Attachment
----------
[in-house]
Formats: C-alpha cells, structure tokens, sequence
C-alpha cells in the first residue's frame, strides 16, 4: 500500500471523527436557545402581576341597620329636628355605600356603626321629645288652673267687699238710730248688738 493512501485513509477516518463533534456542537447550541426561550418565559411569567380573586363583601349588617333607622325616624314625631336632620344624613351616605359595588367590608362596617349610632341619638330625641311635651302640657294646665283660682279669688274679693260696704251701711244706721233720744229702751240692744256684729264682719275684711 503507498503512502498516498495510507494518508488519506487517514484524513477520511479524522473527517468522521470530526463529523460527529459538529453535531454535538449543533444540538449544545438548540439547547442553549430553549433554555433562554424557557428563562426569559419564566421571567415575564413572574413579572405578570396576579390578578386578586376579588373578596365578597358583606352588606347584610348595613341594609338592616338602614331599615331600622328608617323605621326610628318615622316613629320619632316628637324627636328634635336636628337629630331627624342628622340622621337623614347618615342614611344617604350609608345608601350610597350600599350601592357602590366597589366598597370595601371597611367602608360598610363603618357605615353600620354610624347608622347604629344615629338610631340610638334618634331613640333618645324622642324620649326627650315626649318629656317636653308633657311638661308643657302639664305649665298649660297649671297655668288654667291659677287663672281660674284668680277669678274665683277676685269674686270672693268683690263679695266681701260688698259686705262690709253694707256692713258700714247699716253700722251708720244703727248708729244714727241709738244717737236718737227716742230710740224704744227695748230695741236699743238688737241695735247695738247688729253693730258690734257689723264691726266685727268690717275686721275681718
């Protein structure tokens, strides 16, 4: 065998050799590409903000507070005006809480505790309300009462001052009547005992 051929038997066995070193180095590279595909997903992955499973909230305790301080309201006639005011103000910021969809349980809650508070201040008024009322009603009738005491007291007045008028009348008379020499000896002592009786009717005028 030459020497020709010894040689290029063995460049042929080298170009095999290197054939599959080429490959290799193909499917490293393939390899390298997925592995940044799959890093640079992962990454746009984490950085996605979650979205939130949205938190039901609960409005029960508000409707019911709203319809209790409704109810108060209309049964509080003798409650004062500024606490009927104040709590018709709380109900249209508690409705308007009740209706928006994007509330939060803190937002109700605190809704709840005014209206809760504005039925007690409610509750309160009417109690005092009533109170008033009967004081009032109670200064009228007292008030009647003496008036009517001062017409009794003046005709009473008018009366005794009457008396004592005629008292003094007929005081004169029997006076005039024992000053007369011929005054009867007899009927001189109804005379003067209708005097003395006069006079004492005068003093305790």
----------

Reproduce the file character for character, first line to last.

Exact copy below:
[in-house]
Formats: C-alpha cells, structure tokens, sequence
C-alpha cells in the first residue's frame, strides 16, 4: 500500500471523527436557545402581576341597620329636628355605600356603626321629645288652673267687699238710730248688738 493512501485513509477516518463533534456542537447550541426561550418565559411569567380573586363583601349588617333607622325616624314625631336632620344624613351616605359595588367590608362596617349610632341619638330625641311635651302640657294646665283660682279669688274679693260696704251701711244706721233720744229702751240692744256684729264682719275684711 503507498503512502498516498495510507494518508488519506487517514484524513477520511479524522473527517468522521470530526463529523460527529459538529453535531454535538449543533444540538449544545438548540439547547442553549430553549433554555433562554424557557428563562426569559419564566421571567415575564413572574413579572405578570396576579390578578386578586376579588373578596365578597358583606352588606347584610348595613341594609338592616338602614331599615331600622328608617323605621326610628318615622316613629320619632316628637324627636328634635336636628337629630331627624342628622340622621337623614347618615342614611344617604350609608345608601350610597350600599350601592357602590366597589366598597370595601371597611367602608360598610363603618357605615353600620354610624347608622347604629344615629338610631340610638334618634331613640333618645324622642324620649326627650315626649318629656317636653308633657311638661308643657302639664305649665298649660297649671297655668288654667291659677287663672281660674284668680277669678274665683277676685269674686270672693268683690263679695266681701260688698259686705262690709253694707256692713258700714247699716253700722251708720244703727248708729244714727241709738244717737236718737227716742230710740224704744227695748230695741236699743238688737241695735247695738247688729253693730258690734257689723264691726266685727268690717275686721275681718
């Protein structure tokens, strides 16, 4: 065998050799590409903000507070005006809480505790309300009462001052009547005992 051929038997066995070193180095590279595909997903992955499973909230305790301080309201006639005011103000910021969809349980809650508070201040008024009322009603009738005491007291007045008028009348008379020499000896002592009786009717005028 030459020497020709010894040689290029063995460049042929080298170009095999290197054939599959080429490959290799193909499917490293393939390899390298997925592995940044799959890093640079992962990454746009984490950085996605979650979205939130949205938190039901609960409005029960508000409707019911709203319809209790409704109810108060209309049964509080003798409650004062500024606490009927104040709590018709709380109900249209508690409705308007009740209706928006994007509330939060803190937002109700605190809704709840005014209206809760504005039925007690409610509750309160009417109690005092009533109170008033009967004081009032109670200064009228007292008030009647003496008036009517001062017409009794003046005709009473008018009366005794009457008396004592005629008292003094007929005081004169029997006076005039024992000053007369011929005054009867007899009927001189109804005379003067209708005097003395006069006079004492005068003093305790």